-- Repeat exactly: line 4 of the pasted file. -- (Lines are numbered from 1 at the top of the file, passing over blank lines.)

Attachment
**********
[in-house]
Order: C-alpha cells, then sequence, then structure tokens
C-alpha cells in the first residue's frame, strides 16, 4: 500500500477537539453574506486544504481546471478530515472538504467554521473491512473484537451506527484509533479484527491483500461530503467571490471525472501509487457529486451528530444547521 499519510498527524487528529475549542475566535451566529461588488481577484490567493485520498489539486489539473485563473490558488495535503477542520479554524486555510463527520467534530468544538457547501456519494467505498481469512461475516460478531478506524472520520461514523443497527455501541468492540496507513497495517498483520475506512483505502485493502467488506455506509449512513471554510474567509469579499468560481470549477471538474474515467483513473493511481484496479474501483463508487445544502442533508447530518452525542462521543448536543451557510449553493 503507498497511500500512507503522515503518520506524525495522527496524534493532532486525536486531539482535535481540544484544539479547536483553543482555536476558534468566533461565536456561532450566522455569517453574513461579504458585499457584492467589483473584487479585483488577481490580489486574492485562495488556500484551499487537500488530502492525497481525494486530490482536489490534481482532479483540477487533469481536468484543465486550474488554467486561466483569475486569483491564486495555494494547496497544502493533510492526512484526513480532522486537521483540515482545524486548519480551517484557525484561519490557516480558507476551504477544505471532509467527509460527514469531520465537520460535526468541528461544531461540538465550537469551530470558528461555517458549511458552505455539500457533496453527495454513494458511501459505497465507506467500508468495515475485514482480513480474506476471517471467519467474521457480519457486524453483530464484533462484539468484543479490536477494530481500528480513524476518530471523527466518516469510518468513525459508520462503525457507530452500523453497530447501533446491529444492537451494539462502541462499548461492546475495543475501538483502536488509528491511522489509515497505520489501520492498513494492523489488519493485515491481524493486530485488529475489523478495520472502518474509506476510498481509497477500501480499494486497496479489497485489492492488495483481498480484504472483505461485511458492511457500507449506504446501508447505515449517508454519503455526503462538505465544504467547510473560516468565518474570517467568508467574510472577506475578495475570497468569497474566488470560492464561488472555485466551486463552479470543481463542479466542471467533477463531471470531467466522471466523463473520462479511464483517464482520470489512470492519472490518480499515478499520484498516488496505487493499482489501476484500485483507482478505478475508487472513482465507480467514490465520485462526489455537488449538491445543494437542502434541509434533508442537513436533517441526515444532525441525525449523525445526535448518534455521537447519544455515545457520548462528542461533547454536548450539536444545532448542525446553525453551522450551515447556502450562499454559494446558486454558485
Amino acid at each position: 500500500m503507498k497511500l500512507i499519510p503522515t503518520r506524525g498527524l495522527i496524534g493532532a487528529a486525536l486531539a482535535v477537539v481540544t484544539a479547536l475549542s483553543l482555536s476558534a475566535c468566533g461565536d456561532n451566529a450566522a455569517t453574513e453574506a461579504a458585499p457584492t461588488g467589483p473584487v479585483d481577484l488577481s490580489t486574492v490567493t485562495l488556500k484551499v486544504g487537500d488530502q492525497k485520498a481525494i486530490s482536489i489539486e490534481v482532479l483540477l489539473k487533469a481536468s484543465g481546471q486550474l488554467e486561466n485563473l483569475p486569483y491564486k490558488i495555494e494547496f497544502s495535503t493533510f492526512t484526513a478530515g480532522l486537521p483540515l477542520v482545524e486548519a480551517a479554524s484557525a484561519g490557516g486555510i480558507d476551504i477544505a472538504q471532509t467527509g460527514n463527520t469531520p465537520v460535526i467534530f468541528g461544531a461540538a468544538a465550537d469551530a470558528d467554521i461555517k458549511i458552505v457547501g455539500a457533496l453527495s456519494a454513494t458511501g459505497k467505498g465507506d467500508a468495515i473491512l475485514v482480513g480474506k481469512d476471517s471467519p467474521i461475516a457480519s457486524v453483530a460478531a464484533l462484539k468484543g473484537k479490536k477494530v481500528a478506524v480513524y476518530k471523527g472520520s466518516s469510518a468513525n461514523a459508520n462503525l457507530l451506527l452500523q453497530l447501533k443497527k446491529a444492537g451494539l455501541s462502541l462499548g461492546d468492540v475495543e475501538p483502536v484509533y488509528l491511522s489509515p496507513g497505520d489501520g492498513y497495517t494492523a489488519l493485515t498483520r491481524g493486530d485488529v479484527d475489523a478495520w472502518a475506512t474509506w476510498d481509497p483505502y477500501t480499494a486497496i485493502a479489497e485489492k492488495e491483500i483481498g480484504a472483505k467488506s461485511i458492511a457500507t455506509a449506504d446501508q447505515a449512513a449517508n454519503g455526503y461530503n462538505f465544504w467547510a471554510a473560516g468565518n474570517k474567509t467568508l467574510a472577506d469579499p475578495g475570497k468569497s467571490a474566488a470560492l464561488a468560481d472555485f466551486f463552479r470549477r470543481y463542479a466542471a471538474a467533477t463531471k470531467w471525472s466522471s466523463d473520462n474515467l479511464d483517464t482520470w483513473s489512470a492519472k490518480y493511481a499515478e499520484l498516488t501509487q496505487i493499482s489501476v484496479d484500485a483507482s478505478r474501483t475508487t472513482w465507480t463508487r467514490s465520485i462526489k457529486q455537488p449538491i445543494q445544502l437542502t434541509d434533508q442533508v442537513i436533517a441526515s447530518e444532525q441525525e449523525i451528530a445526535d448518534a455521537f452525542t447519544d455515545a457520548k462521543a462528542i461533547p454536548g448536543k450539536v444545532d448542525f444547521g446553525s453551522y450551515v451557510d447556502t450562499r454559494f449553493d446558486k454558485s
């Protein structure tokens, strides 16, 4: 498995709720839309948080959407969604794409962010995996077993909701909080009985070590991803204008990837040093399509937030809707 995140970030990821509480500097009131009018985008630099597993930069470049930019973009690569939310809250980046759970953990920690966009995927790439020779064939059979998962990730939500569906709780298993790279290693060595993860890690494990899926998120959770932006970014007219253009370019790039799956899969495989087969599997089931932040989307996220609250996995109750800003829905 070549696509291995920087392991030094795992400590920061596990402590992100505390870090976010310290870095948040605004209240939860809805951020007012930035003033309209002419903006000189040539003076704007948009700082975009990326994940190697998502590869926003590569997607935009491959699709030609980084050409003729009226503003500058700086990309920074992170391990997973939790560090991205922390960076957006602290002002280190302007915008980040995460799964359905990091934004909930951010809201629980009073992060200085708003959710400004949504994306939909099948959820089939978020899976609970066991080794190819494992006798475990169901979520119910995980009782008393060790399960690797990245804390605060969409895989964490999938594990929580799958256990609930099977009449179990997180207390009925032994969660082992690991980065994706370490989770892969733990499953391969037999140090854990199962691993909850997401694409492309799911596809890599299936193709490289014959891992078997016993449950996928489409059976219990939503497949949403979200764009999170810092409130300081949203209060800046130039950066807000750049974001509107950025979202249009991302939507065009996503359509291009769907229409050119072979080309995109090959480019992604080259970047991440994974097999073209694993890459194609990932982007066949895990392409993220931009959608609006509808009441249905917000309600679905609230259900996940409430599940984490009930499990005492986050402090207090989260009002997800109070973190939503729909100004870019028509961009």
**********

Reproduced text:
Amino acid at each position: 500500500m503507498k497511500l500512507i499519510p503522515t503518520r506524525g498527524l495522527i496524534g493532532a487528529a486525536l486531539a482535535v477537539v481540544t484544539a479547536l475549542s483553543l482555536s476558534a475566535c468566533g461565536d456561532n451566529a450566522a455569517t453574513e453574506a461579504a458585499p457584492t461588488g467589483p473584487v479585483d481577484l488577481s490580489t486574492v490567493t485562495l488556500k484551499v486544504g487537500d488530502q492525497k485520498a481525494i486530490s482536489i489539486e490534481v482532479l483540477l489539473k487533469a481536468s484543465g481546471q486550474l488554467e486561466n485563473l483569475p486569483y491564486k490558488i495555494e494547496f497544502s495535503t493533510f492526512t484526513a478530515g480532522l486537521p483540515l477542520v482545524e486548519a480551517a479554524s484557525a484561519g490557516g486555510i480558507d476551504i477544505a472538504q471532509t467527509g460527514n463527520t469531520p465537520v460535526i467534530f468541528g461544531a461540538a468544538a465550537d469551530a470558528d467554521i461555517k458549511i458552505v457547501g455539500a457533496l453527495s456519494a454513494t458511501g459505497k467505498g465507506d467500508a468495515i473491512l475485514v482480513g480474506k481469512d476471517s471467519p467474521i461475516a457480519s457486524v453483530a460478531a464484533l462484539k468484543g473484537k479490536k477494530v481500528a478506524v480513524y476518530k471523527g472520520s466518516s469510518a468513525n461514523a459508520n462503525l457507530l451506527l452500523q453497530l447501533k443497527k446491529a444492537g451494539l455501541s462502541l462499548g461492546d468492540v475495543e475501538p483502536v484509533y488509528l491511522s489509515p496507513g497505520d489501520g492498513y497495517t494492523a489488519l493485515t498483520r491481524g493486530d485488529v479484527d475489523a478495520w472502518a475506512t474509506w476510498d481509497p483505502y477500501t480499494a486497496i485493502a479489497e485489492k492488495e491483500i483481498g480484504a472483505k467488506s461485511i458492511a457500507t455506509a449506504d446501508q447505515a449512513a449517508n454519503g455526503y461530503n462538505f465544504w467547510a471554510a473560516g468565518n474570517k474567509t467568508l467574510a472577506d469579499p475578495g475570497k468569497s467571490a474566488a470560492l464561488a468560481d472555485f466551486f463552479r470549477r470543481y463542479a466542471a471538474a467533477t463531471k470531467w471525472s466522471s466523463d473520462n474515467l479511464d483517464t482520470w483513473s489512470a492519472k490518480y493511481a499515478e499520484l498516488t501509487q496505487i493499482s489501476v484496479d484500485a483507482s478505478r474501483t475508487t472513482w465507480t463508487r467514490s465520485i462526489k457529486q455537488p449538491i445543494q445544502l437542502t434541509d434533508q442533508v442537513i436533517a441526515s447530518e444532525q441525525e449523525i451528530a445526535d448518534a455521537f452525542t447519544d455515545a457520548k462521543a462528542i461533547p454536548g448536543k450539536v444545532d448542525f444547521g446553525s453551522y450551515v451557510d447556502t450562499r454559494f449553493d446558486k454558485s